Or- Belgian wheat beer inspired shortbread?
So this gardening thing, it's an ongoing experiment. My little herb garden I planted is thriving, the Cilantro being the first to take off. I had a pretty green fountain of Coriander leaves and then one day it had suddenly bolted (flowering and gone to seed) and all the leaves were gone. At first I was disappointed I didn't harvest more not realizing it did this so quickly but then realized I now had my own coriander seeds!
I harvested the seeds and thought about what I could make with them. We use the seeds and ground coriander frequently in Indian cooking but I really wanted something simple that would let my little trove of spice shine. And I wanted it to be a baked good, because I have a compulsion.
Shortbread immediately came to mind, and I've often seen it made with different herb/spice variations. Coriander seeds have a nutty aroma with citrus notes of the lemony/orange persuasion. It is often used in Belgian wheat beer along with orange (Blue Moon being a recent favorite lent additional inspiration). I dry roasted the seeds to bring out their flavor further and ground them in my mortar and pestle - woh do they pack a much more concentrated aroma punch than store bought!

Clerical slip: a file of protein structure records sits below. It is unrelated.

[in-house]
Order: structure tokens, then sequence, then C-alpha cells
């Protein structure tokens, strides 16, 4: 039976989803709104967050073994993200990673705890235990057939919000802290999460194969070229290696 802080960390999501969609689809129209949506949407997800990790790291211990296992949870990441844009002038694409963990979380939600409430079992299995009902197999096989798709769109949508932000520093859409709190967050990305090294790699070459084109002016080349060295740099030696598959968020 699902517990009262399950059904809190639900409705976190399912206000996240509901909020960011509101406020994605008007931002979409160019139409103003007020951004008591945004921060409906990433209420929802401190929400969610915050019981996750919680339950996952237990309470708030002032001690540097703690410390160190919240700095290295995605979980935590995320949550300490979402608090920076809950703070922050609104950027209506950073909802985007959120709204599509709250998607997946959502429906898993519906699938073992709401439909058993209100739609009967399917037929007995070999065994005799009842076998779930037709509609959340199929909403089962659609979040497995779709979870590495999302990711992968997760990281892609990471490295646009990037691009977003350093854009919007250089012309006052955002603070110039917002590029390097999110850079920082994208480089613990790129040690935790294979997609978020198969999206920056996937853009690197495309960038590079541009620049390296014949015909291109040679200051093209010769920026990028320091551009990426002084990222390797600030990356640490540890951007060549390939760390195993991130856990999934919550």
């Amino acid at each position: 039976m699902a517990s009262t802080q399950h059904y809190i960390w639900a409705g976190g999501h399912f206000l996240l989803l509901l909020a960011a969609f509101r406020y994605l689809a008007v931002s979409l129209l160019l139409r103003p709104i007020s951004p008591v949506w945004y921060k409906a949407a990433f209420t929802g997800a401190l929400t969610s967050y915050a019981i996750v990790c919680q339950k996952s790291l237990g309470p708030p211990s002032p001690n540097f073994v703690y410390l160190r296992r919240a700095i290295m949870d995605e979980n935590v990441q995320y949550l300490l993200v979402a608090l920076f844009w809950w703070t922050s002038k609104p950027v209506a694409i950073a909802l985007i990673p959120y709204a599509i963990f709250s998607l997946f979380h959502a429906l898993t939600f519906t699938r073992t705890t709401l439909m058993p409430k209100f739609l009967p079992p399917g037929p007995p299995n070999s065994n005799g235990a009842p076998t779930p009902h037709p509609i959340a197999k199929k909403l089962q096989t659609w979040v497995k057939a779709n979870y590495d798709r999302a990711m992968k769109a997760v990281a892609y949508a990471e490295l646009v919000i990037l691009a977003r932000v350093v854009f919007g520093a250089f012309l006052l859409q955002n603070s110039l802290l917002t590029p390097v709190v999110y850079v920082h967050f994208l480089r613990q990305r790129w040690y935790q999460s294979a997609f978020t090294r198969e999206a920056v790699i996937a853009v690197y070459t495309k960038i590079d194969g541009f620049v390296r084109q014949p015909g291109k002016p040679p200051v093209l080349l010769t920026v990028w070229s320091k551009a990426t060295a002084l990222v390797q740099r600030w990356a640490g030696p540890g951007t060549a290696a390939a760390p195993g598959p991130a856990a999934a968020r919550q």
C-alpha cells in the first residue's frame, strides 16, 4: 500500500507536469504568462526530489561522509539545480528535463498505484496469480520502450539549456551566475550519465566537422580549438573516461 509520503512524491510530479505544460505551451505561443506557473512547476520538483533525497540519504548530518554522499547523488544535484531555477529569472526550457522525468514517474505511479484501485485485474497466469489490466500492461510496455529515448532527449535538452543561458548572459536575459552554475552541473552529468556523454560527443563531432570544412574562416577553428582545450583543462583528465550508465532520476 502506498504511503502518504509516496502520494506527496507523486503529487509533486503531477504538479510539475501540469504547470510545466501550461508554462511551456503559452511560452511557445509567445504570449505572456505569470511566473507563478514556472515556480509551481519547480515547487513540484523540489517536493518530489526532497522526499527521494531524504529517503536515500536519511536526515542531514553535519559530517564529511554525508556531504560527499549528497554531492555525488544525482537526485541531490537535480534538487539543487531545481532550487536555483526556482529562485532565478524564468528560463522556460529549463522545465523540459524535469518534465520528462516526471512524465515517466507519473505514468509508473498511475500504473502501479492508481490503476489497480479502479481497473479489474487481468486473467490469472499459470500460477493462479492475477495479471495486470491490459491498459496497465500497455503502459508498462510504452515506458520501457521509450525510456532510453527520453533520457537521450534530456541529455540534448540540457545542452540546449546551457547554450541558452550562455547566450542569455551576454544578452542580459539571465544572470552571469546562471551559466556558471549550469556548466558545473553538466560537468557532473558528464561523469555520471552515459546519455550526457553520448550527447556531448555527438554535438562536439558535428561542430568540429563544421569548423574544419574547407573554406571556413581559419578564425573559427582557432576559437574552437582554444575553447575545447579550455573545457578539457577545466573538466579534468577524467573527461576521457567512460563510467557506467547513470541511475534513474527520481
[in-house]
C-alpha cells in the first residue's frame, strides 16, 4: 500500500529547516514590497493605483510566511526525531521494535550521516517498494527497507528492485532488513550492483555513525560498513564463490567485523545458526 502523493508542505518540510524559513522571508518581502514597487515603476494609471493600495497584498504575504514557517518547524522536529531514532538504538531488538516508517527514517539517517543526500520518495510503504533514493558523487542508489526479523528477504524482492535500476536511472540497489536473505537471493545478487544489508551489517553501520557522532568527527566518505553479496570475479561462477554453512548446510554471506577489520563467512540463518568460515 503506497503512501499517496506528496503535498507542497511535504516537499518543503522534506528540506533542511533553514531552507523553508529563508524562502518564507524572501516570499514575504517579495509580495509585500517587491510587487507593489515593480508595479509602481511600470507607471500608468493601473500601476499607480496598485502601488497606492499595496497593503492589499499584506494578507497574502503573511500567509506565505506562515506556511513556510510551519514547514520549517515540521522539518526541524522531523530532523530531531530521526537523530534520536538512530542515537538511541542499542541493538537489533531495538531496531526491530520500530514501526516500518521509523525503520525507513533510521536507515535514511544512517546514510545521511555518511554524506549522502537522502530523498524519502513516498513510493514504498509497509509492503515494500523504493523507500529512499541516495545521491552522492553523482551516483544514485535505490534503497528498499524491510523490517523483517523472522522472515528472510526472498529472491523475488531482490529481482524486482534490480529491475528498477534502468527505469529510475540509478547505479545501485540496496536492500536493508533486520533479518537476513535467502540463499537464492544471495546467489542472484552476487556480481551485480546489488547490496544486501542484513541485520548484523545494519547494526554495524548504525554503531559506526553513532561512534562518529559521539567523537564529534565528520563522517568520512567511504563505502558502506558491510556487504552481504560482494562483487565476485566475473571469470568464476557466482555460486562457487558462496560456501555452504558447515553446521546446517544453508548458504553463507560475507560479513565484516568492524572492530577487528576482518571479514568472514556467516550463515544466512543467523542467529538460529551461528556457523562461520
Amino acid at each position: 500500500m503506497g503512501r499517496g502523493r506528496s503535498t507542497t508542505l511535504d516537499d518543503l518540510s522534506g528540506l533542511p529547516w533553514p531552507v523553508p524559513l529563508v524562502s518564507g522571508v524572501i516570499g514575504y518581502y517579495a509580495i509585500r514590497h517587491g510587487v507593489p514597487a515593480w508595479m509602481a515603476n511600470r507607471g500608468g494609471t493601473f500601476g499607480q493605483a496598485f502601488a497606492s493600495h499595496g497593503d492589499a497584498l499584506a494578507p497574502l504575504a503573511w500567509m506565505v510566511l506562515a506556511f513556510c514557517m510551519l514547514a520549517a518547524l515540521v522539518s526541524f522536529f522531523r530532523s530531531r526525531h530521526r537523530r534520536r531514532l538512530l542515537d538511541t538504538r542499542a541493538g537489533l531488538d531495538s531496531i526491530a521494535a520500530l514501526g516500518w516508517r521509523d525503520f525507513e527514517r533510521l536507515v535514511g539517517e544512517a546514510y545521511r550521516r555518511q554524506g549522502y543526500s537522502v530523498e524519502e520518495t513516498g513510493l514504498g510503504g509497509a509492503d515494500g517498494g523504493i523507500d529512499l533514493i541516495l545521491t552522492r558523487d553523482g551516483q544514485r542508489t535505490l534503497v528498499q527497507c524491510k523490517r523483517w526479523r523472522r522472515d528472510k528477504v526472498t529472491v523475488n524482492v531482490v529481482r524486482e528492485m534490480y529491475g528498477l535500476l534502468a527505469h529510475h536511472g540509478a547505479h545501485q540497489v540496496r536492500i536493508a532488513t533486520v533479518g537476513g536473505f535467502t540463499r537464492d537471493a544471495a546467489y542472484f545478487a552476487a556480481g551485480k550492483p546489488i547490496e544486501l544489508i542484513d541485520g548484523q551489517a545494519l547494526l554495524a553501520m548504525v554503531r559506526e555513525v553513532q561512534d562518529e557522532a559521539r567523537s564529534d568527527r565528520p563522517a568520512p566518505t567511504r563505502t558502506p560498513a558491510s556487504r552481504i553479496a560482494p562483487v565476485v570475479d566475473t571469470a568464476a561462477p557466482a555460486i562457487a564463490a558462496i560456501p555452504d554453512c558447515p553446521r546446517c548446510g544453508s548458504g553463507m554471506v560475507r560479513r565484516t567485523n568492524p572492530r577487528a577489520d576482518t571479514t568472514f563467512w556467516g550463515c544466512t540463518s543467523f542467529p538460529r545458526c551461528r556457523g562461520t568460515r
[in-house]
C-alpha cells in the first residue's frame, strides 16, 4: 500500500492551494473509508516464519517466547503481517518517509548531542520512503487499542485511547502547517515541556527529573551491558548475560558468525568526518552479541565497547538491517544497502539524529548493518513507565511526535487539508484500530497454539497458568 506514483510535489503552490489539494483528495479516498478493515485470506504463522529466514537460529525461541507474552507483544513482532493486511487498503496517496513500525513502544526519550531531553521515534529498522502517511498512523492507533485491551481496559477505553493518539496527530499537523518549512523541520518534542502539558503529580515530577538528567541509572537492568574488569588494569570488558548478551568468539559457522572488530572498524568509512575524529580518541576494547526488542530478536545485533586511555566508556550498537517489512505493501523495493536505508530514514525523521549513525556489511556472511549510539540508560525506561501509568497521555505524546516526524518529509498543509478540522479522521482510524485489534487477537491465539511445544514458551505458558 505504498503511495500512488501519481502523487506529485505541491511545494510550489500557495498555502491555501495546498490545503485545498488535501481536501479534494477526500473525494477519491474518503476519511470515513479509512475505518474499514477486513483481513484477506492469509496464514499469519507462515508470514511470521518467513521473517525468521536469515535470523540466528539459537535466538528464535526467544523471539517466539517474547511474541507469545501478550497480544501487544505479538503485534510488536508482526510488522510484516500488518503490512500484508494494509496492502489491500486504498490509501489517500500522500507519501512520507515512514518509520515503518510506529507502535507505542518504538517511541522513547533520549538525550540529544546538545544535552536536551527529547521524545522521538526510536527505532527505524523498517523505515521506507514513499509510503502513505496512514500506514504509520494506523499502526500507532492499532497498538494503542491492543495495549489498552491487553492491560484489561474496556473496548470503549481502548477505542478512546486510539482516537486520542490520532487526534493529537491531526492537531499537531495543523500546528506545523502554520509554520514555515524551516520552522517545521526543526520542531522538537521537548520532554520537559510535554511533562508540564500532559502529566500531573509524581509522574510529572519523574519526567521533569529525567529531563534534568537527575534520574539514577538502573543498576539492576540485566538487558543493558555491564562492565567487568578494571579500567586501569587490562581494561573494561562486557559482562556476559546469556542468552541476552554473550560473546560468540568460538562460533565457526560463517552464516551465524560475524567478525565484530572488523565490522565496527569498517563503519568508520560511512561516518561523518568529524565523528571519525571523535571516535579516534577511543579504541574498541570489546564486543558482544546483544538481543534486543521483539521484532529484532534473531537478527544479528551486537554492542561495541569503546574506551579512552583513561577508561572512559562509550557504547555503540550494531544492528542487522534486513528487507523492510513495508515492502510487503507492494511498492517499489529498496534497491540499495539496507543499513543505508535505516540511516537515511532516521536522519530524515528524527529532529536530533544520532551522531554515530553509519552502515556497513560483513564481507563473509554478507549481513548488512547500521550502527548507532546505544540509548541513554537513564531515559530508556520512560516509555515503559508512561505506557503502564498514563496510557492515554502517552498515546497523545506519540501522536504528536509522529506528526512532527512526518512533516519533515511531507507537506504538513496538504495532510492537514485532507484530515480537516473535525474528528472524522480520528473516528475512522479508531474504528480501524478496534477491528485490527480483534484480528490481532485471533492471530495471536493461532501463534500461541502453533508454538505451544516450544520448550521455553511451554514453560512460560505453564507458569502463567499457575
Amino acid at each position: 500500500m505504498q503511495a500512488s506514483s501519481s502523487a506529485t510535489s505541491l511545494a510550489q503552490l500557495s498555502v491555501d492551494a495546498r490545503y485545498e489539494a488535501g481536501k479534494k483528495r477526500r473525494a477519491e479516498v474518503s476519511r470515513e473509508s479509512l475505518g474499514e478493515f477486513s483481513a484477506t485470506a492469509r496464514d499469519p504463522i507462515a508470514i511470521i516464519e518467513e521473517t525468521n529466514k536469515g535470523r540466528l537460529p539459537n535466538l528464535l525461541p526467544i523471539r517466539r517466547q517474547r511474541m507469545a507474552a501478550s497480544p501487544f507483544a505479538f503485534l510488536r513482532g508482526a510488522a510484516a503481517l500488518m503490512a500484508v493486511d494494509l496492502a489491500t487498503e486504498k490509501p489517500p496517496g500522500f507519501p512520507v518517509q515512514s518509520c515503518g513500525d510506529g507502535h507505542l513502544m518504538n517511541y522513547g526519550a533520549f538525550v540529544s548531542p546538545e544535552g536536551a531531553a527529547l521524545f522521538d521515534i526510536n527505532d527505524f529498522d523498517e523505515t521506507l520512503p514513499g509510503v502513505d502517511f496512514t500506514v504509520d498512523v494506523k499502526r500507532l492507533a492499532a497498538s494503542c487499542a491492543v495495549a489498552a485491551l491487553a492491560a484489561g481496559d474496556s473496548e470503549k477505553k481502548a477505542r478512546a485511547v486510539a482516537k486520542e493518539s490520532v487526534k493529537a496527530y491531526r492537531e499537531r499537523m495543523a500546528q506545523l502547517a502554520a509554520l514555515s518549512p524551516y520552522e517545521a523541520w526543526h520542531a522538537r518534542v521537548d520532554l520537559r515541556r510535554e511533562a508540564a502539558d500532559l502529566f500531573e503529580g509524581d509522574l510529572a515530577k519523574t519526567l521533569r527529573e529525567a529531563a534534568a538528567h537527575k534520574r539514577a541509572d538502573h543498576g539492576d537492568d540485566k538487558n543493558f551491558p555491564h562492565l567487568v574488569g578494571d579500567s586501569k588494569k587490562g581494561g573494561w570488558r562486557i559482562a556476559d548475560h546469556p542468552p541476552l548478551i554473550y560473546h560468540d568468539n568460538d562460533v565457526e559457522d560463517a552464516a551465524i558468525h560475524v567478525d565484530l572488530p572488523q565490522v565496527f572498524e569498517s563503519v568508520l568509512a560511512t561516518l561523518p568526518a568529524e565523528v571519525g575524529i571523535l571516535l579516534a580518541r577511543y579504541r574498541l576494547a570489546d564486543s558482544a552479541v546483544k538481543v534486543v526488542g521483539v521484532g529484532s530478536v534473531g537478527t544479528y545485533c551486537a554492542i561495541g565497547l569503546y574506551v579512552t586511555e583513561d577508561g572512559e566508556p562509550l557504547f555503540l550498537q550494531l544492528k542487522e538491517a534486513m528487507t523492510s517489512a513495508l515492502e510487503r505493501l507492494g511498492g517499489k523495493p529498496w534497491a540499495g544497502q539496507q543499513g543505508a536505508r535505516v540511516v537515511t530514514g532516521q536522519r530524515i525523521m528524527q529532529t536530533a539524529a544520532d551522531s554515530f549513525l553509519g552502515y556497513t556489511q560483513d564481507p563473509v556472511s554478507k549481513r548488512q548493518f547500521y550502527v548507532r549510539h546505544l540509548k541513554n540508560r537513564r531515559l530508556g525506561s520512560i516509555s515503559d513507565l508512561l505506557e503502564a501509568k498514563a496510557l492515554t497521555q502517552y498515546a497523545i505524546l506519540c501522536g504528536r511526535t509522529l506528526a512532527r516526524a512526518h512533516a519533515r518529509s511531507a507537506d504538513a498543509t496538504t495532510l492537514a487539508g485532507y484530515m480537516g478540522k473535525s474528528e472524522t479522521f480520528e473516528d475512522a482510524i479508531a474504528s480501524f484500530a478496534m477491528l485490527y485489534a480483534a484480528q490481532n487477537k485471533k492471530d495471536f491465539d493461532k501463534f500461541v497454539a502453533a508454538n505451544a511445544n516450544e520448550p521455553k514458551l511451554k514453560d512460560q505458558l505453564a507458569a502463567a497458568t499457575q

Preheat oven to 275°F.
This can be made using a food processor or mixer.
For the food processor:
Process the sugars for a minute until sugars are very fine.
Add the butter, cut into 1 inch cubes and pulse until all sugar is combined. Add extract/zest if using.
In a separate bowl combine flour, coriander and salt.
Add flour mixture to butter mixture and pulse until crumbly and combined
Turn out dough and knead slightly to bring mixture together.
For an electric mixer or by hand:
Using softened butter, beat until smooth. Add sugars and beat until creamed together and light and fluffy.
Add flour in two parts mixing until holds together.
For both methods:
Divide the dough into 2 equal parts. Press each half into an ungreased 8-inch round cake or tart pan.
Use the tines of a fork to press 3/4-inch lines radiating like rays of sun all around the perimeter of the dough. Prick the rest of the dough all over with the tines of the fork.
Bake for 60-70 minutes or until pale golden (do not brown). For even baking, rotate the pans from top to bottom and front to back halfway through the baking period.
Cool in the pans, on a wire rack, for 10 minutes.
Invert the shortbread onto flat cookie sheet and slide it onto a cutting board. While still warm, use a long sharp knife to cut each 8-inch round of shortbread into 8 pie-shaped wedges.
Transfer the wedges to wire racks to cool completely.